Five decades ago, Charlie Brown worried that commercialism was overtaking Christmas.
But that doesn’t make the telling of what’s become a Christmas classic any less compelling and enjoyable.
“Charlie Brown was talking about how it was happening when the Christmas special was released 50 years ago,” says Colt Neidhardt, who is directing Playmakers of Baton Rouge’s production of “A Charlie Brown Christmas.” “But this cast doesn’t know a time when we didn’t have Black Friday and Cyber Monday and all of the things leading up to that.”
Neidhardt and the cast talked about Christmas and its encroaching materialism at the beginning of rehearsals for the play, which opens Friday.
“It makes me wonder if that concept is still timely today, because it’s already happened,” Neidhardt says. “But then, this is something that everyone loves. I know Christmas wouldn’t be complete without it, and having it performed in live theater is going to be special.”
Eric Schaeffer’s stage adaptation follows Charles Schultz’s 1965 animated Christmas special, interspersed with a few expanded scenes and some new material. Charlie Brown searches for the true meaning of Christmas among a rising sea of materialism. His attempt to restore Christmas spirit fails with his choice of a forlorn fir tree for his school’s Christmas pageant, and Linus brings everything together by reciting the story of Jesus’ birth from the gospel of Luke.
“We also have a live jazz band on stage playing Vince Guaraldi’s jazz score for the special,” Neidhardt says. “They’ll be playing all of the songs, and, of course, our cast will be singing, ‘Christmas Time is Here.’”
Wil Thomas is playing Charlie Brown, and Marion Bienvenu takes on the role of his adversarial friend Lucy.
“Lucy isn’t mean, she’s just always right,” says Bienvenu, who comes to the role immediately after playing the “Lady of the Lake” in Theatre Baton Rouge’s “Spamalot.” “It’s been a crazy couple of months, because Lucy and the Lady are so different. But they’re both divas, which makes them a lot alike.”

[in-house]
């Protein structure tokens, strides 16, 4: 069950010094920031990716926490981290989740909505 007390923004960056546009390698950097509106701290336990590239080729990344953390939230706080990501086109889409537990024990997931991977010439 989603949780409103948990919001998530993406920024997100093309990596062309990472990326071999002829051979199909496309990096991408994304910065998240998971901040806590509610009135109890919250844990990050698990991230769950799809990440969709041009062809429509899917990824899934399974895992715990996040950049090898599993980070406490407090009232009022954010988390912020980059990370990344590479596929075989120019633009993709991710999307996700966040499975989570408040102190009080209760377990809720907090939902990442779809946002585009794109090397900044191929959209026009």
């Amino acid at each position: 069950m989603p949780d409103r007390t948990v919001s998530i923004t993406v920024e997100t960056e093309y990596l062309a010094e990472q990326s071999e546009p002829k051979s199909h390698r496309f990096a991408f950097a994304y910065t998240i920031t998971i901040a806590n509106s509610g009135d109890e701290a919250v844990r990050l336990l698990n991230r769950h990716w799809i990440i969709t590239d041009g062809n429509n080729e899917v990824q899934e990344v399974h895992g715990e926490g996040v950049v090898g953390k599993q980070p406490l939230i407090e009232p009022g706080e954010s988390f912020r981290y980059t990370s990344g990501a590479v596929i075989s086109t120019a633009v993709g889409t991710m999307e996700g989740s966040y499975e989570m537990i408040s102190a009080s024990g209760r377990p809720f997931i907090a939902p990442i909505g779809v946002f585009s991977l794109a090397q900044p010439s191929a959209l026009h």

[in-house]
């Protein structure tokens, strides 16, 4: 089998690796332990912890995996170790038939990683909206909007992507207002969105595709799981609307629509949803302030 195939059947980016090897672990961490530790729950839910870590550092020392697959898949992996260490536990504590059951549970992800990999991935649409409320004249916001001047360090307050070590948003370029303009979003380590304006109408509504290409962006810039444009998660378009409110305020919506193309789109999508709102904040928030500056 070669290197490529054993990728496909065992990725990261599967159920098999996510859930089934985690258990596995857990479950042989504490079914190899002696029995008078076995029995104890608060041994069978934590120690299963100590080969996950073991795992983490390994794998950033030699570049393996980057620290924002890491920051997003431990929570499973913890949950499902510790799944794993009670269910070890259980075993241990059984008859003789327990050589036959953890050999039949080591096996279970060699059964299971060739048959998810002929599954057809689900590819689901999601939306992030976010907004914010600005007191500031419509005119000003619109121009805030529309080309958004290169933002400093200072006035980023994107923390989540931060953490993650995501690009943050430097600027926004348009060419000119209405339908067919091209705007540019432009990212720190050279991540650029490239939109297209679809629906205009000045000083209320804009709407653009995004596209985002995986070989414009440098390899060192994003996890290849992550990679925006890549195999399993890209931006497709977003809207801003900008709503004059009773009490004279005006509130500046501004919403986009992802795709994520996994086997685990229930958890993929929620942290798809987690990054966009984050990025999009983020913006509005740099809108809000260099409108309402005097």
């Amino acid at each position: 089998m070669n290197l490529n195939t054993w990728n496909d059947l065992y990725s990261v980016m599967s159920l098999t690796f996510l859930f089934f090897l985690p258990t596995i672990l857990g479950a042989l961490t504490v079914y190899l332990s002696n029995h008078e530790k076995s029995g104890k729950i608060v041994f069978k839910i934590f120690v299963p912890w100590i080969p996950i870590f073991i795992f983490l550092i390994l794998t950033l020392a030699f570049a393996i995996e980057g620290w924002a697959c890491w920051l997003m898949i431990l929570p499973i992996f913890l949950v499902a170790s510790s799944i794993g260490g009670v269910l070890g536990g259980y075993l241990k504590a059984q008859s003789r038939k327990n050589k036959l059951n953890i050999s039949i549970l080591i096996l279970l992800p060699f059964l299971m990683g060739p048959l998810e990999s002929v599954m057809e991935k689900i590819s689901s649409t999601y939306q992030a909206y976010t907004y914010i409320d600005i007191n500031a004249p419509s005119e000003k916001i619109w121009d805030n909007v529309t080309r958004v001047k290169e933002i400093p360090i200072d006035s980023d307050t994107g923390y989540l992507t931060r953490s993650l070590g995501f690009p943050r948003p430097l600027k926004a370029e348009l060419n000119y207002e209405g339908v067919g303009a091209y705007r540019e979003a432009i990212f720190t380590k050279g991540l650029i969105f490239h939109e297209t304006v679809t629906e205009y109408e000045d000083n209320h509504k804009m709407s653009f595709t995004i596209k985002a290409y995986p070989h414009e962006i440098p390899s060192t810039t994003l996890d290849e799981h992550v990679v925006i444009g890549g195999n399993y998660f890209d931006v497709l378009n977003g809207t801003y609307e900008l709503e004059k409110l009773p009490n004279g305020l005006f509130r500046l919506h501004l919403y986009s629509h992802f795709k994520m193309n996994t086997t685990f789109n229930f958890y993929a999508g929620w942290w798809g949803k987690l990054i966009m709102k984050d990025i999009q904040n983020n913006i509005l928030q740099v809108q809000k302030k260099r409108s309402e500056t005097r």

And though Lucy’s brother Linus, played by Josh Allred, is much quieter, he also shares some of his sister’s characteristics.
“He’s also right a lot of the time, but he’s more of an observer,” Allred says. “He’s more gentle than his sister.”
And all Peanuts fans know that Charlie Brown’s sister, Sally, is madly in love with Linus.
“Everybody sees her as just Charlie Brown’s sister, and that frustrates her because she has lots to say,” says Maggie McGurn, who is bringing Sally to the stage.
But the biggest spotlight always seems to be on Snoopy, who can’t speak, not even bark.
“This has been a challenging role for me as an actor,” say Lauren Stefanski, who is playing the world’s most famous beagle. “Snoopy doesn’t speak, but he says so much. And I was so happy to get this role — Snoopy, as everyone knows, is the coolest.”
But Charlie Brown’s search for the true meaning of Christmas outshines even Snoopy’s coolness.
“There’s something pure and wonderful about it,” Neidhardt says. “It was written at a time that wasn’t so pessimistic. The show plays at a quick, fun pace that is full of wit, music, dance and life philosophy, which makes it perfect for audiences of all ages.”